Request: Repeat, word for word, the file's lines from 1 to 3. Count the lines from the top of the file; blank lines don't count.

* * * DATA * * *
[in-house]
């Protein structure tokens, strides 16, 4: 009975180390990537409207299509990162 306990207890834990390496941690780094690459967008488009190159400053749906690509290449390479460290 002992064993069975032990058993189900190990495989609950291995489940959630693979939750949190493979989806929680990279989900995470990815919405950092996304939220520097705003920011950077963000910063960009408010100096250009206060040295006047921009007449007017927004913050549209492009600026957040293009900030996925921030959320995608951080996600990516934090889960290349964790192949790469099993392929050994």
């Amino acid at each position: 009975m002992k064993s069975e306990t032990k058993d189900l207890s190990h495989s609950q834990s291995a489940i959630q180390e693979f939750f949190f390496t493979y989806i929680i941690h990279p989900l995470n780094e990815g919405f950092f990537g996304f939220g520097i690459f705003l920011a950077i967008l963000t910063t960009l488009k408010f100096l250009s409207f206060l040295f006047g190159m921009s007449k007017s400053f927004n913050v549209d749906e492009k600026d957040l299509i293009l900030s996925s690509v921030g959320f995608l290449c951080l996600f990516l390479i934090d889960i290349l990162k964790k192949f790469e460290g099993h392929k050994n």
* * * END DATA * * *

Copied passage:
[in-house]
């Protein structure tokens, strides 16, 4: 009975180390990537409207299509990162 306990207890834990390496941690780094690459967008488009190159400053749906690509290449390479460290 002992064993069975032990058993189900190990495989609950291995489940959630693979939750949190493979989806929680990279989900995470990815919405950092996304939220520097705003920011950077963000910063960009408010100096250009206060040295006047921009007449007017927004913050549209492009600026957040293009900030996925921030959320995608951080996600990516934090889960290349964790192949790469099993392929050994």
């Amino acid at each position: 009975m002992k064993s069975e306990t032990k058993d189900l207890s190990h495989s609950q834990s291995a489940i959630q180390e693979f939750f949190f390496t493979y989806i929680i941690h990279p989900l995470n780094e990815g919405f950092f990537g996304f939220g520097i690459f705003l920011a950077i967008l963000t910063t960009l488009k408010f100096l250009s409207f206060l040295f006047g190159m921009s007449k007017s400053f927004n913050v549209d749906e492009k600026d957040l299509i293009l900030s996925s690509v921030g959320f995608l290449c951080l996600f990516l390479i934090d889960i290349l990162k964790k192949f790469e460290g099993h392929k050994n």